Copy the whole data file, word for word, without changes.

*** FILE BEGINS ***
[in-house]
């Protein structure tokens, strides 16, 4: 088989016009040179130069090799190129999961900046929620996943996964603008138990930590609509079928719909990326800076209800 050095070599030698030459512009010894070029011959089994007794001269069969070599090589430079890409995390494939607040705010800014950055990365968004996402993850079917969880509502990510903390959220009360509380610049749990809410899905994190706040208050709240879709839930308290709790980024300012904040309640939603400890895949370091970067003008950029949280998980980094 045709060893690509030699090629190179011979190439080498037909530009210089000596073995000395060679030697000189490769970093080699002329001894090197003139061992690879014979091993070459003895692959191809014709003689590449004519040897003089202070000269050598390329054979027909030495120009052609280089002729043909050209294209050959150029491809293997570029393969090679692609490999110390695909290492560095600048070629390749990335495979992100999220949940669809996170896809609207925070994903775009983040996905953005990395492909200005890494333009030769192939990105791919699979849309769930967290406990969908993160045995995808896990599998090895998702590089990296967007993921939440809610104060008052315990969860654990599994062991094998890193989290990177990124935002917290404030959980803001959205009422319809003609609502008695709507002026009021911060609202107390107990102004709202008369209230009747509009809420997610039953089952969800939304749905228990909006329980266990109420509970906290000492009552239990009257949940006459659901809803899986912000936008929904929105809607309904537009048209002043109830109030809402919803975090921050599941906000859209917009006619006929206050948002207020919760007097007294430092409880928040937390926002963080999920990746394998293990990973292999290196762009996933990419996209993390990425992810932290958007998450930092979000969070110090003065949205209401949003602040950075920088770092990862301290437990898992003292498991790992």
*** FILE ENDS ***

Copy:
[in-house]
């Protein structure tokens, strides 16, 4: 088989016009040179130069090799190129999961900046929620996943996964603008138990930590609509079928719909990326800076209800 050095070599030698030459512009010894070029011959089994007794001269069969070599090589430079890409995390494939607040705010800014950055990365968004996402993850079917969880509502990510903390959220009360509380610049749990809410899905994190706040208050709240879709839930308290709790980024300012904040309640939603400890895949370091970067003008950029949280998980980094 045709060893690509030699090629190179011979190439080498037909530009210089000596073995000395060679030697000189490769970093080699002329001894090197003139061992690879014979091993070459003895692959191809014709003689590449004519040897003089202070000269050598390329054979027909030495120009052609280089002729043909050209294209050959150029491809293997570029393969090679692609490999110390695909290492560095600048070629390749990335495979992100999220949940669809996170896809609207925070994903775009983040996905953005990395492909200005890494333009030769192939990105791919699979849309769930967290406990969908993160045995995808896990599998090895998702590089990296967007993921939440809610104060008052315990969860654990599994062991094998890193989290990177990124935002917290404030959980803001959205009422319809003609609502008695709507002026009021911060609202107390107990102004709202008369209230009747509009809420997610039953089952969800939304749905228990909006329980266990109420509970906290000492009552239990009257949940006459659901809803899986912000936008929904929105809607309904537009048209002043109830109030809402919803975090921050599941906000859209917009006619006929206050948002207020919760007097007294430092409880928040937390926002963080999920990746394998293990990973292999290196762009996933990419996209993390990425992810932290958007998450930092979000969070110090003065949205209401949003602040950075920088770092990862301290437990898992003292498991790992």